University of Notre Dame

Admiralty, Abstention, and the Allure of Old Cases

April 15, 2024

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Admiralty, Abstention, and the Allure of Old Cases

Maggie Gardner*

The current Supreme Court has made clear that history matters.  But doing history well is hard.  There is thus an allure to old cases because they provide a link to the past that is more accessible for nonhistorian lawyers.  This Article warns against that allure by showing how the use of old cases also poses methodological challenges.  The Article uses as a case study the emerging doctrine of foreign relations abstention.  Before the Supreme Court, advocates argued that this new doctrine is in fact rooted in early admiralty cases.  Those advocates did not, however, canvass the early admiralty practice, relying instead on just a few citations and cherry-picked quotations.  And even if they had correctly identified the historical admiralty practice, they did not explain their logic for linking that practice to today’s doctrinal landscape.

This Article tackles both problems.  It draws on around 130 admiralty cases to paint a more complete picture of the admiralty courts’ jurisdictional discretion.  Of greatest relevance to today’s debates, the discretion to dismiss admiralty cases was limited to disputes involving no U.S. parties, and the views of foreign states were not dispositive.  The Article then considers how advocates and judges could make use of those admiralty cases today.  Old cases might be precedent that directly supports foreign relations abstention, original law that permits foreign relations abstention, or lived experience that helps justify foreign relations abstention.  Proponents seem to have in mind the first two uses of the historical admiralty practice, but only the third lends support to the emerging doctrine of foreign relations abstention.  Forthrightly embracing that third approach, however, would put foreign relations abstention at odds with the Supreme Court’s efforts to constrain prudential discretion in other contexts.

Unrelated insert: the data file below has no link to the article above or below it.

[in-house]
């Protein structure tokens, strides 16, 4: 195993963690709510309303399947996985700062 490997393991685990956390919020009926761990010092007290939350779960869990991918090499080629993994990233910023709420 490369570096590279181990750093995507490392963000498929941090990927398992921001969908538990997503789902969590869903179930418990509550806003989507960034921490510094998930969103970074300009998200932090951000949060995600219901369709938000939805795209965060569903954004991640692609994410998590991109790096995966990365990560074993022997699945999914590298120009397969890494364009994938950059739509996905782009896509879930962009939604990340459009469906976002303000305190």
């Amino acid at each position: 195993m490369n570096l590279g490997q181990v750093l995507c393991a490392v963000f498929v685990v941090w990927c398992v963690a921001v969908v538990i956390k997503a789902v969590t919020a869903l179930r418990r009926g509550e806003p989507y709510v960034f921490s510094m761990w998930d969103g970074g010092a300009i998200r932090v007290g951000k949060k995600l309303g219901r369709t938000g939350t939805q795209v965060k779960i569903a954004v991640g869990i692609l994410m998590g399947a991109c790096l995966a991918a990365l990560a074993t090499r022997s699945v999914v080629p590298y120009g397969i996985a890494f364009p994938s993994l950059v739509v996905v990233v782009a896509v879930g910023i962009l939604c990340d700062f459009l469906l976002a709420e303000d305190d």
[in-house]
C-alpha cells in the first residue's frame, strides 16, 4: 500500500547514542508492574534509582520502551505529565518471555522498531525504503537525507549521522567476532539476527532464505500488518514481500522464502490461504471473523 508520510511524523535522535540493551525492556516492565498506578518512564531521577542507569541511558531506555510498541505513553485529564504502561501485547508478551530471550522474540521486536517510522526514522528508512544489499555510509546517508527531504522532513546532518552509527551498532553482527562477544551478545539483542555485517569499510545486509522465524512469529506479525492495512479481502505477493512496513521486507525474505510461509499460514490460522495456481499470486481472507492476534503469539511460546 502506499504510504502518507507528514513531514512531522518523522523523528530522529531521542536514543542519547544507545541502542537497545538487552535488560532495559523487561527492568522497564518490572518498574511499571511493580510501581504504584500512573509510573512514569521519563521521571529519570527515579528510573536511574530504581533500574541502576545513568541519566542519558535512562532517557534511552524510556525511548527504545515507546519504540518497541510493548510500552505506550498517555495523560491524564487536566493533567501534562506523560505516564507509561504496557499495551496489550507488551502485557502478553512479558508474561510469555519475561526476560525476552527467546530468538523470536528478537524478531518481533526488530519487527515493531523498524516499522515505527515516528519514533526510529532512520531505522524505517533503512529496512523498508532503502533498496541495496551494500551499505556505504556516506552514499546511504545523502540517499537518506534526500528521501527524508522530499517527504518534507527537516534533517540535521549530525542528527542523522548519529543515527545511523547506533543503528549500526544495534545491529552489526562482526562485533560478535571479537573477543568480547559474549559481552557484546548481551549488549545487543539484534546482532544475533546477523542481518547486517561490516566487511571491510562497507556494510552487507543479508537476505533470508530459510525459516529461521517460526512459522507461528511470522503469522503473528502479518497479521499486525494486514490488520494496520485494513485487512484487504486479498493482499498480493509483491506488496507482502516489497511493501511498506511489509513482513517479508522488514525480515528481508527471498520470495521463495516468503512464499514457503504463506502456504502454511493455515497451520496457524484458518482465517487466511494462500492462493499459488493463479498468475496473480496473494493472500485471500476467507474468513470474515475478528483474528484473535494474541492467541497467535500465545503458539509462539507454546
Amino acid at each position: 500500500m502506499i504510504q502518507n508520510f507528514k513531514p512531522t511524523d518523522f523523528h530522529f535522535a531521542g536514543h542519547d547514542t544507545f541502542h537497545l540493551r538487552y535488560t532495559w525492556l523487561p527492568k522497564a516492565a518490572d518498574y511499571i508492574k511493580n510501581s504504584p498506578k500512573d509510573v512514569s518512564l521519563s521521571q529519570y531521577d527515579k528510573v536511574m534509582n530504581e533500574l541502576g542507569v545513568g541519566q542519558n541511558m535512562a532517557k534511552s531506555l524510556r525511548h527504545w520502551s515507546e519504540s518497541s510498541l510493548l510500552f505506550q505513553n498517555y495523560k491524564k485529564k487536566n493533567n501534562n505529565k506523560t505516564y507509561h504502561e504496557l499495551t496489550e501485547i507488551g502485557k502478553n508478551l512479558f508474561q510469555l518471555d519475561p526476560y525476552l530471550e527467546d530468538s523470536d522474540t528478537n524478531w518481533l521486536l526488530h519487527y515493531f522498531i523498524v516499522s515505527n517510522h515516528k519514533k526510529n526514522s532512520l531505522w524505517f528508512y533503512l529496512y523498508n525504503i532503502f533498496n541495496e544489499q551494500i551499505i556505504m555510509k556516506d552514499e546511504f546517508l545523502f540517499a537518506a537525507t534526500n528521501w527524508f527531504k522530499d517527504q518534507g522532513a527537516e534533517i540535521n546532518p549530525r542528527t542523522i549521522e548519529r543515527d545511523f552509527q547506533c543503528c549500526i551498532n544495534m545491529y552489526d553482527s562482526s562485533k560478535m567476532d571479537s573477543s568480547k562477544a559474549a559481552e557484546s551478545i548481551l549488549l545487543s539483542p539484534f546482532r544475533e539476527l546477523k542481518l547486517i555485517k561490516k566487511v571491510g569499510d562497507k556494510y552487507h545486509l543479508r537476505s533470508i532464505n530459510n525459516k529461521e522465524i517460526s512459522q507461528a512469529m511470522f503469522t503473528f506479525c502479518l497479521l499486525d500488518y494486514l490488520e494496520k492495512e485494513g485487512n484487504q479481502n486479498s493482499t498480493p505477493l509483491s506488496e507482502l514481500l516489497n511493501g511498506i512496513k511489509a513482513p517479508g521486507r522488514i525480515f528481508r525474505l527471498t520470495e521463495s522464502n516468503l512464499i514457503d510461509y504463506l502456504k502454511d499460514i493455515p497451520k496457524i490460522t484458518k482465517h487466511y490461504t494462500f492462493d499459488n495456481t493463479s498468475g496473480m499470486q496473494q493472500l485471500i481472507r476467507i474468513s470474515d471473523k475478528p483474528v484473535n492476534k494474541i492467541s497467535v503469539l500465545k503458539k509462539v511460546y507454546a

The Article does not try to choose among these different logics, nor does it critique the Court’s antiprudential turn.  Rather, it uses the debate over foreign relations abstention to illustrate how different approaches to historical caselaw can result in vastly different legal conclusions, and it warns against deploying a patina of doctrinal history to hide the very same judicial lawmaking that the Supreme Court has elsewhere carefully disclaimed.

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© 2024 Maggie Gardner.  Individuals and nonprofit institutions may reproduce and distribute copies of this Article in any format at or below cost, for educational purposes, so long as each copy identifies the author, provides a citation to the Notre Dame Law Review, and includes this provision in the copyright notice.

*Professor of Law, Cornell Law School.  For helpful conversations and comments, I am grateful to Emad Atiq, Charles Barzun, Pamela Bookman, Nathan Chapman, Trey Childress, Zachary Clopton, Harlan Cohen, Kevin Davis, Ashley Deeks, Deborah Dinner, Michael Dorf, Melissa Durkee, Sam Estreicher, Barry Friedman, Daniel Hemel, Andrew Kent, Tom Lee, Brian Richardson, and Aaron Simowitz, as well as the participants in the Cornell Faculty Workshop, the University of Virginia School of Law Faculty Workshop, the New York University School of Law Faculty Workshop, the international law colloquium of the University of Georgia School of Law, the Private International Law Roundtable at Fordham University School of Law, and the “Cloptomaniacs” working group.  I am especially indebted to Bill Dodge, who has shaped my understanding of international comity and with whom I submitted an amicus brief in support of the respondents in Republic of Hungary v. Simon, 141 S. Ct. 691 (2021), and Federal Republic of Germany v. Philipp, 141 S. Ct. 703 (2021).  Gabrielle Blom, Matthew Hornung, Cara Maines, and Ashley Stamegna provided excellent research assistance.